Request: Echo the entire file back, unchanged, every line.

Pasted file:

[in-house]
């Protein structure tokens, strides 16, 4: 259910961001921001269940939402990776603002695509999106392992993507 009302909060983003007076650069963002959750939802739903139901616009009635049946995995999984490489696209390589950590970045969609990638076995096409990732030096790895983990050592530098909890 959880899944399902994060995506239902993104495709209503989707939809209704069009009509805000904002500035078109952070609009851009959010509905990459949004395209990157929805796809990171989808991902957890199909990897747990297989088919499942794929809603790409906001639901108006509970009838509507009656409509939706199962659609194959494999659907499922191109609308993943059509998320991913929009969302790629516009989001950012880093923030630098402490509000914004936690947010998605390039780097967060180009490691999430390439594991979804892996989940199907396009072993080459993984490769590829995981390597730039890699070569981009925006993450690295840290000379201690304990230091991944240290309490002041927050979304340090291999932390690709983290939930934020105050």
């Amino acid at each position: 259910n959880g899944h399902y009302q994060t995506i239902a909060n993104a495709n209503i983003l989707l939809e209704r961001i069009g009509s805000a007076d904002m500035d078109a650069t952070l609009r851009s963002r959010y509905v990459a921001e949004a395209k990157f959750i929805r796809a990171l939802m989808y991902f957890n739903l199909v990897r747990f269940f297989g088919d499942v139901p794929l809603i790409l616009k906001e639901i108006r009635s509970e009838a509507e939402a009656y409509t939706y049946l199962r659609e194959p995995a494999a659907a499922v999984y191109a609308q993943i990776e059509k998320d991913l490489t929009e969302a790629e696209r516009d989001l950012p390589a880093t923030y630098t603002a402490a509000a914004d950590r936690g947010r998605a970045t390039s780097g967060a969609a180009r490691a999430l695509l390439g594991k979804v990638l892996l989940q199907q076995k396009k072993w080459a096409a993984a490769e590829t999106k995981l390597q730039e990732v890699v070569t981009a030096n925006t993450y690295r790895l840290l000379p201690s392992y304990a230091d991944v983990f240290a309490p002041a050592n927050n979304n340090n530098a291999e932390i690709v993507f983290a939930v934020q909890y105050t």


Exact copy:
[in-house]
């Protein structure tokens, strides 16, 4: 259910961001921001269940939402990776603002695509999106392992993507 009302909060983003007076650069963002959750939802739903139901616009009635049946995995999984490489696209390589950590970045969609990638076995096409990732030096790895983990050592530098909890 959880899944399902994060995506239902993104495709209503989707939809209704069009009509805000904002500035078109952070609009851009959010509905990459949004395209990157929805796809990171989808991902957890199909990897747990297989088919499942794929809603790409906001639901108006509970009838509507009656409509939706199962659609194959494999659907499922191109609308993943059509998320991913929009969302790629516009989001950012880093923030630098402490509000914004936690947010998605390039780097967060180009490691999430390439594991979804892996989940199907396009072993080459993984490769590829995981390597730039890699070569981009925006993450690295840290000379201690304990230091991944240290309490002041927050979304340090291999932390690709983290939930934020105050």
């Amino acid at each position: 259910n959880g899944h399902y009302q994060t995506i239902a909060n993104a495709n209503i983003l989707l939809e209704r961001i069009g009509s805000a007076d904002m500035d078109a650069t952070l609009r851009s963002r959010y509905v990459a921001e949004a395209k990157f959750i929805r796809a990171l939802m989808y991902f957890n739903l199909v990897r747990f269940f297989g088919d499942v139901p794929l809603i790409l616009k906001e639901i108006r009635s509970e009838a509507e939402a009656y409509t939706y049946l199962r659609e194959p995995a494999a659907a499922v999984y191109a609308q993943i990776e059509k998320d991913l490489t929009e969302a790629e696209r516009d989001l950012p390589a880093t923030y630098t603002a402490a509000a914004d950590r936690g947010r998605a970045t390039s780097g967060a969609a180009r490691a999430l695509l390439g594991k979804v990638l892996l989940q199907q076995k396009k072993w080459a096409a993984a490769e590829t999106k995981l390597q730039e990732v890699v070569t981009a030096n925006t993450y690295r790895l840290l000379p201690s392992y304990a230091d991944v983990f240290a309490p002041a050592n927050n979304n340090n530098a291999e932390i690709v993507f983290a939930v934020q909890y105050t």